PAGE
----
Life is short, what can I say. On the heels of another earthquake here in southern
Written and directed by Guillermo Del Toro, from a story by Del Toro and Mike Mignola. Universal, 2008.
Guillermo Del Toro generally makes movies that I should love and that I always want to love, but I generally don’t quite get all the way there.
Take Pan’s Labyrinth, the serious critic’s dream date from two years back: Del Toro has a near-unparalleled ability to conjure up wonderfully weird imagery. The sequence with the saggy, pasty eyeball-hand guy was truly the most remarkable scene of that year. Problem: That was maybe ten minutes out of a two-hour-plus movie. Intellectually, I understand and appreciate what the family story and the wartime-in-Spain sequences surrounding the fantasy passages were there to do. I get that Pan’s Labyrinth was a parable. I get it. But if you have the rare ability to create images and characters that no one has ever seen before, as Guillermo Del Toro does, I want to see more than ten minutes of them. Maybe I’m a glutton. (No, I AM a glutton.) But it’s also true that the world needs more myth-makers, and the parable stuff can just as well be left to other movies – in my opinion.
Hellboy 2 goes the other way. I think I might have kind of loved Hellboy 2.
It improves on just about everything that dulled me out on the first movie. To explain why, let me backtrack for a minute:
The Hellboy movies have been based on the comic by Mike Mignola, who is one of the few comic book luminaries I have ever gone out of my way to talk to personally -- Stan Lee being the other one I can think of right now (that’s a story in itself). I still have an inscribed Hellboy book with an original Mignola Hellboy sketch on the inside front page, and by admitting that, I think I may finally have properly flashed my official comic book nerd badge. For those that are not similarly credentialled, the story of Hellboy:
Hellboy is literally a demon from hell who was discovered and raised by the
In short, everything that’s good, fun, crazy, and unique about comic books.
Hellboy The First (from 2004) was a solid enough cinematic interpretation of a pretty damn esoteric piece of work, and a minor miracle in the fact that it was made alone, but some of the quirk and the spark of both Mignola and Del Toro’s best work went missing. A couple of intriguing villains drove the story, but a lot more screen time was dedicated to Hellboy fighting a reptile-type demon character that felt a little too derivative. Also, there was an audience point-of-view character who redefined blandness – again, who cares about the humans when there’s a big red demon guy running around with his best friend, an amphibious blue guy named Abe Sapien.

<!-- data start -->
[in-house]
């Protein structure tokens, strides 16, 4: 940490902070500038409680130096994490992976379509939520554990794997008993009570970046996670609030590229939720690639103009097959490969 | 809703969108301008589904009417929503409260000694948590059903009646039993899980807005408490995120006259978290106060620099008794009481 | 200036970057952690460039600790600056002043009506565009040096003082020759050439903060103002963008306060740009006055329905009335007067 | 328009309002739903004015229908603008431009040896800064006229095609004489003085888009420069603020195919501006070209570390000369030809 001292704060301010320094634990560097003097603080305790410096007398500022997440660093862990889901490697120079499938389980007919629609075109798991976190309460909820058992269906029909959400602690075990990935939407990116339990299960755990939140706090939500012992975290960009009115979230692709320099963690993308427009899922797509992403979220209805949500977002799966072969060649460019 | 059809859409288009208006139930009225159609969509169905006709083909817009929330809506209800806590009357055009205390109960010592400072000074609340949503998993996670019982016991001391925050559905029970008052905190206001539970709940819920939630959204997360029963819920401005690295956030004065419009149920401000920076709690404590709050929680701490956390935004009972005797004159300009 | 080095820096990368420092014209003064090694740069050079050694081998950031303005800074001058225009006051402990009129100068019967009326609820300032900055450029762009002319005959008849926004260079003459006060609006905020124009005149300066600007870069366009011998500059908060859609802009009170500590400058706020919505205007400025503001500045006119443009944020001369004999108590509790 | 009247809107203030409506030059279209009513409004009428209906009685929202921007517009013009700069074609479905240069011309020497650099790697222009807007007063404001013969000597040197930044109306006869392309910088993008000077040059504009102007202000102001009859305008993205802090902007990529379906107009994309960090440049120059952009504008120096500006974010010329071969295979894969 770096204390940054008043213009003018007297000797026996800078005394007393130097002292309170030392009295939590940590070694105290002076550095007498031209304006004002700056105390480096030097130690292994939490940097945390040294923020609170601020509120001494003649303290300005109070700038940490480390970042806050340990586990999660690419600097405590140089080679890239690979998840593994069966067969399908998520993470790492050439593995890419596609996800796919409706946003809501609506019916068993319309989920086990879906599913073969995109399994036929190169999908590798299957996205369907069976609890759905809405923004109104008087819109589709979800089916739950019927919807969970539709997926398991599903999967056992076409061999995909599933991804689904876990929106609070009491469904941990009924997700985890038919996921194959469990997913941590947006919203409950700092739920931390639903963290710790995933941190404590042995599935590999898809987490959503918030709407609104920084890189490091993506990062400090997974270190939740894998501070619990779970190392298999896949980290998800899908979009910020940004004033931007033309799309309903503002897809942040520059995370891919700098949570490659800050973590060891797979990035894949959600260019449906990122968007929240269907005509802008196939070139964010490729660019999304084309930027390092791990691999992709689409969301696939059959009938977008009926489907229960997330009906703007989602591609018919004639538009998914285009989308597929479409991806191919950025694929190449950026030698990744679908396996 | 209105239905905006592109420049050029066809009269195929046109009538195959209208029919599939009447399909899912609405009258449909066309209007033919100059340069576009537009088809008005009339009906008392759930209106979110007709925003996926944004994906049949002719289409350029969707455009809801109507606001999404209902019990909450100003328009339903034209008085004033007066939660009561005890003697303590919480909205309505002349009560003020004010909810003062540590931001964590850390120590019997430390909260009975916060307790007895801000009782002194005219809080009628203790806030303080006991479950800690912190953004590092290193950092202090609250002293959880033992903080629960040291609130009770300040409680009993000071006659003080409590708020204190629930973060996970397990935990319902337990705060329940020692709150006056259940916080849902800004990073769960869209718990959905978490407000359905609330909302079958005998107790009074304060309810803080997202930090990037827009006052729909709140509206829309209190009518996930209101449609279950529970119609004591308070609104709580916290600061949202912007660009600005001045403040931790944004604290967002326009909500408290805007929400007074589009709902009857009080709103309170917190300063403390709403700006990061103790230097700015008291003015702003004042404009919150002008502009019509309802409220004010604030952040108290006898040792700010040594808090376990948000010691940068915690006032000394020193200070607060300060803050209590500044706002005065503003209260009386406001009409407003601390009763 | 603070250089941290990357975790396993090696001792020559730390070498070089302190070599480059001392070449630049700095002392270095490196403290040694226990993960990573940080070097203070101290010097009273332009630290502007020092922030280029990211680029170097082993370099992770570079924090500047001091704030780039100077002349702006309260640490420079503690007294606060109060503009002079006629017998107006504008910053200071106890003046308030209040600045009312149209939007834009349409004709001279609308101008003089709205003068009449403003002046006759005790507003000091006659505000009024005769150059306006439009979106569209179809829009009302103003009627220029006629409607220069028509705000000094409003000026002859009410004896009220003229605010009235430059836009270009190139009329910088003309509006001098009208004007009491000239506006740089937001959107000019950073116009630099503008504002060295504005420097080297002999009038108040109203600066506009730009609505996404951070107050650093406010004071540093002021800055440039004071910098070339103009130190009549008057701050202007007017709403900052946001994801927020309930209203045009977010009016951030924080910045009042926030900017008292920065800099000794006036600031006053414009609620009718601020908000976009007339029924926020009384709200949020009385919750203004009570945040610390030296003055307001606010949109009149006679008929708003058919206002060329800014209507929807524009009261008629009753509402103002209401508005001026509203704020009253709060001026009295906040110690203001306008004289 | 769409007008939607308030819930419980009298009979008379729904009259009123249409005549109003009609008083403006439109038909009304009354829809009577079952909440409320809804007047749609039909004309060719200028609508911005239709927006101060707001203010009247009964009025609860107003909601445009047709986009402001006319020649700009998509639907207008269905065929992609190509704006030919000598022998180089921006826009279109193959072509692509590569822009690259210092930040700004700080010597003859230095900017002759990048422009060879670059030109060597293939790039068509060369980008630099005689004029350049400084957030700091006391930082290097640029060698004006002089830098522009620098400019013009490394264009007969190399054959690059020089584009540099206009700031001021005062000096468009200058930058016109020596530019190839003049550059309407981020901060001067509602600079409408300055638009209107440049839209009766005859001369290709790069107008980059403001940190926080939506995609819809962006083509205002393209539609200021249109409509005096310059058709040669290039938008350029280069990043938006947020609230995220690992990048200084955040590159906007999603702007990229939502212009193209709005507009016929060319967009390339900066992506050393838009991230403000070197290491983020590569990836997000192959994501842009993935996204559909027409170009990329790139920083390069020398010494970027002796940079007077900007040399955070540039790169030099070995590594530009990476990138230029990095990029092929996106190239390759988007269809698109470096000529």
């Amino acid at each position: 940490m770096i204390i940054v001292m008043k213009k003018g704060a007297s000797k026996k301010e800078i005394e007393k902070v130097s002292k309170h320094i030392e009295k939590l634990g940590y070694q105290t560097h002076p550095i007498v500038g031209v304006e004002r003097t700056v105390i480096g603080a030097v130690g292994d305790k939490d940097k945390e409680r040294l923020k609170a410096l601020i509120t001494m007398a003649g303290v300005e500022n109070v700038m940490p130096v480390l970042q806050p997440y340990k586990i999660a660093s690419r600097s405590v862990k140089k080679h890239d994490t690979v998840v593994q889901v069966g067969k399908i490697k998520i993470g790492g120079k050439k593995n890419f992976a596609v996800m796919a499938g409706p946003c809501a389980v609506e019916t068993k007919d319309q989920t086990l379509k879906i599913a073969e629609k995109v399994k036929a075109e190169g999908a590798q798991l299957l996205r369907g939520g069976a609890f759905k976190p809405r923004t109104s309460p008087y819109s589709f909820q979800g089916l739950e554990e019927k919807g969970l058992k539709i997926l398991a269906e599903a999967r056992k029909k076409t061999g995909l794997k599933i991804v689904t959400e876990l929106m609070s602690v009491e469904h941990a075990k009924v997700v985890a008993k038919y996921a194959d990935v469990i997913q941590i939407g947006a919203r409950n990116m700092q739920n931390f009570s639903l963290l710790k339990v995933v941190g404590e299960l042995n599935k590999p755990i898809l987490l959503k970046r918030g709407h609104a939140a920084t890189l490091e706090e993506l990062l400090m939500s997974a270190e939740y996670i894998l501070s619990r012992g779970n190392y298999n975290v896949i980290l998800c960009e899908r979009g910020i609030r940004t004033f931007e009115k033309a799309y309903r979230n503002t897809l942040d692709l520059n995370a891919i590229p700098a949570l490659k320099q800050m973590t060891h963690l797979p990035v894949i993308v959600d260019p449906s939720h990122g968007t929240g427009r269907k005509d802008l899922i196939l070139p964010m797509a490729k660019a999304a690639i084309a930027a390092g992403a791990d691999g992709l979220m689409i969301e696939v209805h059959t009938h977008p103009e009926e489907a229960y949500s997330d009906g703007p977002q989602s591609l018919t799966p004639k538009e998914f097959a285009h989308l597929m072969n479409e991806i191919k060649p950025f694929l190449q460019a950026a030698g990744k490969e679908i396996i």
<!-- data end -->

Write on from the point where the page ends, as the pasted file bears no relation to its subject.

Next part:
Hellboy 2 fixes all that. I especially like the simple brushstroke by which the moviemakers explain what became of that boring white guy from the first movie. It has humor and pathos and even a little suspense, thanks to the script and choices made by Del Toro, the performances of a solid cast, characteristically striking cinematography by Guillermo Navarro, and a solid score as always by Danny Elfman.
And the movie is full of monsters. I love movie monsters. I love them so much. I love King Kong, and Godzilla, and the Wolf Man, and the Predator, and those skeletons from Jason & The Argonauts, and the Terminator, and Gamera, and Mighty Joe Young, and the Creature From The Black Lagoon, and Nick Nolte, and all the other freaks and creatures that live forever on film. Hellboy 2 introduces more a few new faces that we’ve never seen before.
I don’t want to say a single thing about what you’ll see in this movie if you decide to go see it. I hope you see it for yourself. So I’m not going to sit here and write one of those reviews that talks about what happens in the plot. Movie ain’t perfect, sure. But, I say: Go for the monsters. It’s worth it.
Aw hell, I do have to share at least this much...
The Golden Army referred to in the title is just so unbelievably joyful to watch, when they show up in the final act. And the way that Hellboy & Friends confront them is equally enjoyable.
And look out for a character called “Wink” who is probably my favorite original character to appear in a feature film all summer.
Lastly, the titular [heh heh huh huh] quote comes from a line of Hellboy’s, upon being introduced to his new team captain, the ectoplasmic Johann Kraus, who is basically a ghost contained in a suit of armor and is voiced by Family Guy creator Seth MacFarlane. Upon learning that Kraus is a Kraut, Hellboy grumbles: “I don’t like Germans… They make me nervous.”
That’s one thing that Hellboy (and Indiana Jones) and myself have in common. Additionally, over here outside the fourth wall, I also get a little nervous around anything related to Family Guy. No offense, it’s just not for me. Turns out there’s no need for worries, on any count. The character, and the voice inhabiting it, is a hell of a lot of fun. That’s the democratic joy of this movie. Practically every character, no matter how large or little, gets a moment to play.
P.S. Can we also all stop for a moment and reflect happily on the fact that a movie exists with the title “Hellboy 2”, let alone made a solid chunk of change? We’re pretty spoiled for good comic-booky fun this summer, but even amidst all that, it’s impossible to take an insane title like “Hellboy 2” for granted. That means that there was actually more one movie called “Hellboy.” There was actually more than one executive who thought that would play in